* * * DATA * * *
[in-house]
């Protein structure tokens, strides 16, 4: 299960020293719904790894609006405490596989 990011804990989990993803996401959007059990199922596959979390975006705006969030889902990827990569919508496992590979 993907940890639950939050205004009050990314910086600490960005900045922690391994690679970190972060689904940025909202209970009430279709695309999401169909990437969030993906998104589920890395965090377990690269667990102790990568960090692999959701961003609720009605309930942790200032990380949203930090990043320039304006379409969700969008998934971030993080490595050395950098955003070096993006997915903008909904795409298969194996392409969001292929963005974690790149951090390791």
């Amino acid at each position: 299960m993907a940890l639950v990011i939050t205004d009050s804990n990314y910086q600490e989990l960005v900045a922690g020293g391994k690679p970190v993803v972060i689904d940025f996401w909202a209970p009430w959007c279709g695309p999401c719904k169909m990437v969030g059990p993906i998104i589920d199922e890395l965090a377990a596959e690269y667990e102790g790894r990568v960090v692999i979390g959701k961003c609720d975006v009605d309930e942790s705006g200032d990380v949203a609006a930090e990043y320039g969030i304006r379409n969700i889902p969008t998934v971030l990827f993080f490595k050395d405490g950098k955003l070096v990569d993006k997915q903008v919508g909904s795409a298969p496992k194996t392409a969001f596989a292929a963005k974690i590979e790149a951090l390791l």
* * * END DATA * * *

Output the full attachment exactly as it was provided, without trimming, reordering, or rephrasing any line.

[in-house]
């Protein structure tokens, strides 16, 4: 299960020293719904790894609006405490596989 990011804990989990993803996401959007059990199922596959979390975006705006969030889902990827990569919508496992590979 993907940890639950939050205004009050990314910086600490960005900045922690391994690679970190972060689904940025909202209970009430279709695309999401169909990437969030993906998104589920890395965090377990690269667990102790990568960090692999959701961003609720009605309930942790200032990380949203930090990043320039304006379409969700969008998934971030993080490595050395950098955003070096993006997915903008909904795409298969194996392409969001292929963005974690790149951090390791």
């Amino acid at each position: 299960m993907a940890l639950v990011i939050t205004d009050s804990n990314y910086q600490e989990l960005v900045a922690g020293g391994k690679p970190v993803v972060i689904d940025f996401w909202a209970p009430w959007c279709g695309p999401c719904k169909m990437v969030g059990p993906i998104i589920d199922e890395l965090a377990a596959e690269y667990e102790g790894r990568v960090v692999i979390g959701k961003c609720d975006v009605d309930e942790s705006g200032d990380v949203a609006a930090e990043y320039g969030i304006r379409n969700i889902p969008t998934v971030l990827f993080f490595k050395d405490g950098k955003l070096v990569d993006k997915q903008v919508g909904s795409a298969p496992k194996t392409a969001f596989a292929a963005k974690i590979e790149a951090l390791l």